A: When a society holds a deeply stereotyped view of one group - whether it's women, gays, African-Americans, or any other--everybody absorbs it, including members of the group itself. (Indeed, they have to be especially convinced of the stereotype; otherwise, they would write and rebel.) Even though an individual woman, a Jewish person, whatever, knows it isn't personally true for them, they assume it's true for others. That's why they may measure success by being the "only" one, or one of a few, accepted by the "superior" group: the only Jew in the club, the only black family in the neighborhood, the only woman executive. It's also why women may say they wouldn't work for a woman boss, blacks confess to feeling a stab of worry when they see a black pilot--etc. All this is called internalized oppression, and it's one of the deepest and most tragic penalties of oppression: you accept the inferiority of your own group, and may even try to curry favor by enforcing it.

The miracle is that this is also reversible. Listening seriously to the experiences of other members of the group, reading about myths of inferiority as they are disproved--all kinds of beginnings can cause this self-hatred to unravel. That's why consciousness-raising groups were the cell of the women's movement, or "testifying" meetings in black churches in the South were the soul of the Civil Rights Movement.

It's sometimes harder for women to dig out this internalized oppression because it's more likely to be cloaked as biology, we live intimately with the "superior" group, and we don't have a neighborhood or much physical turf where we come together--but it's happening. According to public opinion polls, it's now a minority of women who support discrimination, wouldn't vote for a woman candidate, and other marks of self-hatred.


Q: How as young feminists can we be hopeful and still have the inspiration to move ahead in our cause if at every turn we are hit by people trying to push us down? How did you do it?

A: In or out of an election year, I think we all need the support of a few people who value us as individuals, and who share our values for society. The women's movement, the civil rights movement, and every other social justice movement I know of really came out of people sharing their experiences and problems, seeing the shared patterns, and working to improve them together.

So my suggestion is that you meet at least once a week with several other young feminists, find ways that you can support each other and begin to make improvements in your world. The personal is the political. For instance, you might support one person who's trying to get out of a relationship with an abusive boyfriend, and find yourself doing workshops in your school on this subject, and then trace the relationship between our willingness to use violence in our personal lives and the use of violence in our streets and even in foreign policy. Trust your instincts, and follow the thread of shared experience. It will lead you out of the maze of opposition and confusion.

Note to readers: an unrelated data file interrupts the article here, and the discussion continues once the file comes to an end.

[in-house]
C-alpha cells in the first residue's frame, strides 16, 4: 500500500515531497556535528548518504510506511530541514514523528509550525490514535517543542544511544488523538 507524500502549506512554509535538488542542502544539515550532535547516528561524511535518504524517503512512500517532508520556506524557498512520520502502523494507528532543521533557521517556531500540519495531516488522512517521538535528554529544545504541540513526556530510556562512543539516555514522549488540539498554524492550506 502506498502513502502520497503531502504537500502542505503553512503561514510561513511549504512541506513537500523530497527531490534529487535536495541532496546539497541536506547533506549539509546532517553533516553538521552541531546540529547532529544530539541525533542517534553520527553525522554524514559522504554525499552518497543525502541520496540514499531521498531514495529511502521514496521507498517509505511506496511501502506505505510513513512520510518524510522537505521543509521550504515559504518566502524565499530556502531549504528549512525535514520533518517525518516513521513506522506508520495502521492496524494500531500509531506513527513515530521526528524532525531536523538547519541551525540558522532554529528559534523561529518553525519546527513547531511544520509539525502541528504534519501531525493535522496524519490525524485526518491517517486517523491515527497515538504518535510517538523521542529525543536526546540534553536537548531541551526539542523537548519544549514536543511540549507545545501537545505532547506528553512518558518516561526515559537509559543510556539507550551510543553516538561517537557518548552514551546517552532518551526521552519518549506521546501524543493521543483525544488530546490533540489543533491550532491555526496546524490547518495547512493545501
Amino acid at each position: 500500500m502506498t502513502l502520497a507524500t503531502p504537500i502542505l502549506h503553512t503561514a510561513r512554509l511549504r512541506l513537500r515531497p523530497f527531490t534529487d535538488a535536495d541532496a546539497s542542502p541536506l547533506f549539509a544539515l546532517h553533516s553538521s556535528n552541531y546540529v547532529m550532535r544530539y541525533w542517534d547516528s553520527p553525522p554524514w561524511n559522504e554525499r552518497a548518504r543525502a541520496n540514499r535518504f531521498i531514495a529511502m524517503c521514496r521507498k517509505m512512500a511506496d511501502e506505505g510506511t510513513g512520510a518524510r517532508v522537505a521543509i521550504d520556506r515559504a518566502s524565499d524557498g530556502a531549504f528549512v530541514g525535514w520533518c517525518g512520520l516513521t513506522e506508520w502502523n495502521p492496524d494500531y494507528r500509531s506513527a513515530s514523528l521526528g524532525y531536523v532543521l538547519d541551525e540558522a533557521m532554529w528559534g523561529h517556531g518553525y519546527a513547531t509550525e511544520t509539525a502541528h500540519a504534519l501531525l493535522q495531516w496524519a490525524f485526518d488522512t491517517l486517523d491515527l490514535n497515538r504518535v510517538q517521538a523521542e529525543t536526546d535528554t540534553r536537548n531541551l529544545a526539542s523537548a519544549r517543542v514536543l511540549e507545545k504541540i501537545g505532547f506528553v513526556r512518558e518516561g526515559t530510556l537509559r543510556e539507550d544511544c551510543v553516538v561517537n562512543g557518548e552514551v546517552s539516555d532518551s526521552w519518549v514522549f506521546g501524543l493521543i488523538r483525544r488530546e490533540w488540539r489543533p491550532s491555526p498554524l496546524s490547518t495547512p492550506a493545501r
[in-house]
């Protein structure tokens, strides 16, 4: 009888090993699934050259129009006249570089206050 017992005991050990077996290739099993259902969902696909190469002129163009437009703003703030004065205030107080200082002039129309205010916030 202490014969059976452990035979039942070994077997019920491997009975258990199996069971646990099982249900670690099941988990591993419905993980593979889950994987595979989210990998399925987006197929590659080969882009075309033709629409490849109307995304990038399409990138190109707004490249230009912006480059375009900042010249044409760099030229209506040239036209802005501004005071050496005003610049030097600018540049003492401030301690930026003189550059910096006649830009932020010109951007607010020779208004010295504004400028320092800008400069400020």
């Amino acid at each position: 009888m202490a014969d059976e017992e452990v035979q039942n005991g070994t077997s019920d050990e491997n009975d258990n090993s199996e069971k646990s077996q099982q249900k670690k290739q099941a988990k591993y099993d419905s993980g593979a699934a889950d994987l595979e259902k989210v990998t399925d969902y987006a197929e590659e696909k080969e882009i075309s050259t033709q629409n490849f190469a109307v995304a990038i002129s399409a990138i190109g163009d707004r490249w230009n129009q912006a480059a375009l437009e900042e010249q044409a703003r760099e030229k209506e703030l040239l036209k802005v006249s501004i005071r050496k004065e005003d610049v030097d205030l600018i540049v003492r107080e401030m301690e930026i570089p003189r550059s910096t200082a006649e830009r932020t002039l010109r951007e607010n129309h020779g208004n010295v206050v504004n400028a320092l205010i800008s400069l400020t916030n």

I know that for myself, I would have remained isolated and discouraged--feeling that I was alone in experiencing certain problems--if I hadn't found the support and companionship of other women. If we live in a society that marginalizes us because we're young, female, or both--or because we're not the "normal" race, ethnicity, class, sexuality; whatever--then we need to create space in which we are. Just be as truthful as you can, listen to each other as openly as you can, and then figure out one positive thing to do--no matter how small--about the shared patterns that emerge. (If you would like examples of groups like this, I put some in an appendix to the paperback edition of Revolution From Within, from Little, Brown & Co. or contact Third Wave, an organization already organizing young feminists).


- Republican Women -

Q: Why isn't there more support for Republican women from feminists? I am a liberal Republican very proud of Olympia Snowe, Nancy Landon Kassebaum, Christie Todd Whitman, Kay Bailey Hutchison and Sandra Day O'Connor but I can't and will not support Democrats.

A: Feminists--that is, people who believe in the social, economic, and political equality of women and men--need to look at the content, not the label. This would be good in any case, but it's crucial for women, since existing groups have been patriarchal to varying degrees. (As a friend of mind put it, "I've been married to one Marxist and one fascist, but neither one took the garbage out.")

For instance, I campaigned for Olympia Snowe because of her support for the issues that the majority of women of all races need. (She voted for reproductive freedom 92% of the time in the last Congress--except for an inexplicable vote to allow medical schools to restrict the abortion training of all doctors and still receive federal funds.) I also felt okay about Sandra Day O'Connor: certainly not the best female candidate for the Supreme Court, but better than the male appointees who were on Reagan's list. (Apparently, he couldn't find a qualified woman who was rightwing enough for him.) On the other hand, I campaigned against Kay Bailey Hutchison, whose male opponent was much better on equality and other issues than she was. (She still calls herself "pro-choice," even though she voted anti-choice 92% of the time in the last Congress, and 85% of the time before that. Whether you agree with her on the issues or not, she should be truthful.) In the last Congress, Nancy Kassebaum voted for reproductive freedom only 65% of the time, even opposing abortion services for women in Federal prisons. Together with Dole, she also used her place in the Senate in a disgraceful way to support Koch Industries, an oil company that has polluted six states and stolen millions of dollars in oil from Indian lands--and contributed a quarter of a million dollars to Dole. (See article in Business Week, also in the September 2, 1996 issue of The Nation. Though that's just the tip of the iceberg, it's clear this corruption makes Whitewater look minor.) As for Christie Todd Whitman, she's pretty good on her own, but helped to conceal the anti-equality extremism of the Republican Party Platform by playing a major role at the Convention--even though she opposed most of the positions she cosmetized. (If this was a Jewish person covering for anti-semites, we would take it seriously--and we should for women, too.)